January 27, 2023

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I was supposed to blast this new Polish movie on Netflix. I’m glad I didn’t

Eric is a playboy who genuinely loves his partner and would like to show her how much he cares for her. He appreciates Dorota’s son, Titus, who causes educational problems no less – the thing is, the boy completely ignores him. When Eric decides to attend a kindergarten parents’ council meeting, he accidentally learns that he is about to turn into a court of law against a naughty five-year-old. Initially driven by somewhat selfish motives, Guy finds out a lot about a would-be father when he decides to fight to stop the others from expelling Tytus from Kindergarten. During the rehearsal before the birth play, there will be many quarrels, confessions, reconciliations, and a completely unexpected turn of events.

Something that initially promised to be a simple black comedy, which would focus on the battle between Eric and Justina (one of the mothers most interested in getting rid of Titus), unexpectedly turned into a festival of exposing parental fears and vulnerabilities. “Night in the Kindergarten” turns out to be a bittersweet portrait of many modern caregivers, who are often horribly ashamed of their own absurdities and ignorance, mask their horror in various ways, and unable to deal not only with their own children, but also with their own feelings. .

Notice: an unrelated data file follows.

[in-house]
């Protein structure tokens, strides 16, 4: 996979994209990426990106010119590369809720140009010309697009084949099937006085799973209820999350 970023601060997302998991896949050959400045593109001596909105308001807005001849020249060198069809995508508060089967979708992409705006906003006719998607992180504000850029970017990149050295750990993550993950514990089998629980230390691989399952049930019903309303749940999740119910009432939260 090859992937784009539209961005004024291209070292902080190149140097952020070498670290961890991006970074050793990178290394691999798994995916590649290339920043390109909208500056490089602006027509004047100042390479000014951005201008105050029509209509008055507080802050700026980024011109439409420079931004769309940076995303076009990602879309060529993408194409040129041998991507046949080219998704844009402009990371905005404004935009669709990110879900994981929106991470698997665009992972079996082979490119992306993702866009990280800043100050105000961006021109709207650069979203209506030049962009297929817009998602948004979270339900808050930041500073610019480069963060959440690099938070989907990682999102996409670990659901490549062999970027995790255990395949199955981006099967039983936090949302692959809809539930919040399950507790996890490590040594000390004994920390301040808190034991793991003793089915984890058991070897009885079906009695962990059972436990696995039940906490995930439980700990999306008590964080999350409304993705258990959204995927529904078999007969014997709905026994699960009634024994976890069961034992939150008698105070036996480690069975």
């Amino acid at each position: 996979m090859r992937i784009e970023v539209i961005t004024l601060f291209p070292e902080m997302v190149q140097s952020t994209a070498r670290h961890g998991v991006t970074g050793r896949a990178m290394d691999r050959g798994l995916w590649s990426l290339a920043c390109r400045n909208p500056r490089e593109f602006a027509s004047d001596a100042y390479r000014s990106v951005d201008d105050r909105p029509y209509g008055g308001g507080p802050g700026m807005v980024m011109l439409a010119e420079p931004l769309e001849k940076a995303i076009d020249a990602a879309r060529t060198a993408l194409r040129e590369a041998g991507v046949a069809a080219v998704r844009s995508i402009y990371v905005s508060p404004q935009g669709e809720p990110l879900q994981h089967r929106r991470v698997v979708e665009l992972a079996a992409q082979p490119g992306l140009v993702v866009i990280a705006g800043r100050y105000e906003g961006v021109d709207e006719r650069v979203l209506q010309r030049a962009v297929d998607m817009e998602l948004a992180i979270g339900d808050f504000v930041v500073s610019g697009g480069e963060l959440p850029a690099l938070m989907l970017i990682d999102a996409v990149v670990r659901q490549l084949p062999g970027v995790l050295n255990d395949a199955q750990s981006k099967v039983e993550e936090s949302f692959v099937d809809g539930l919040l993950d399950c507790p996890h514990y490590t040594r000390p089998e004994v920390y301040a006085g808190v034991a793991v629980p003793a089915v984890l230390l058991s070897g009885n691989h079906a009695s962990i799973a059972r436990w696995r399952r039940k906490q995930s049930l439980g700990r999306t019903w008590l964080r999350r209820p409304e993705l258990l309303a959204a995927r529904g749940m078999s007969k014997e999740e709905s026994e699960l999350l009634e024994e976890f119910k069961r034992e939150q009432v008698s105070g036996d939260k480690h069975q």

What’s great about “The Night” is that the apparent inconsistencies have a credible foundation – and in the end, no one comes off as the “bad guy” here, because everyone is equally (but in a different way) imperfect. Everyone tries but with different results. Interestingly, the mentioned Justyna unexpectedly turns out to be the most interesting and multidimensional of the characters – Lena Góra, who plays her, stole the show, resulting in maternal stubbornness and courage, and then – after the facades cracked – a lovely fragility and warmth. “Night at Kindergarten” is a very warm movie overall. Full of heart and good intentions. Sometimes creators are harsh with their heroines and heroes, but they look at them with sympathy and understanding. It may be trivial, but it’s always worth remembering that the vast majority of us don’t really know what we’re doing – even though we mean well.

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I would also like to add that Baranovsky took care – finally! Really great dialogues and cutscenes. The joke on “Night” can be corny, but it’s also honest, real, and not imposing. This is rare in Polish cinema.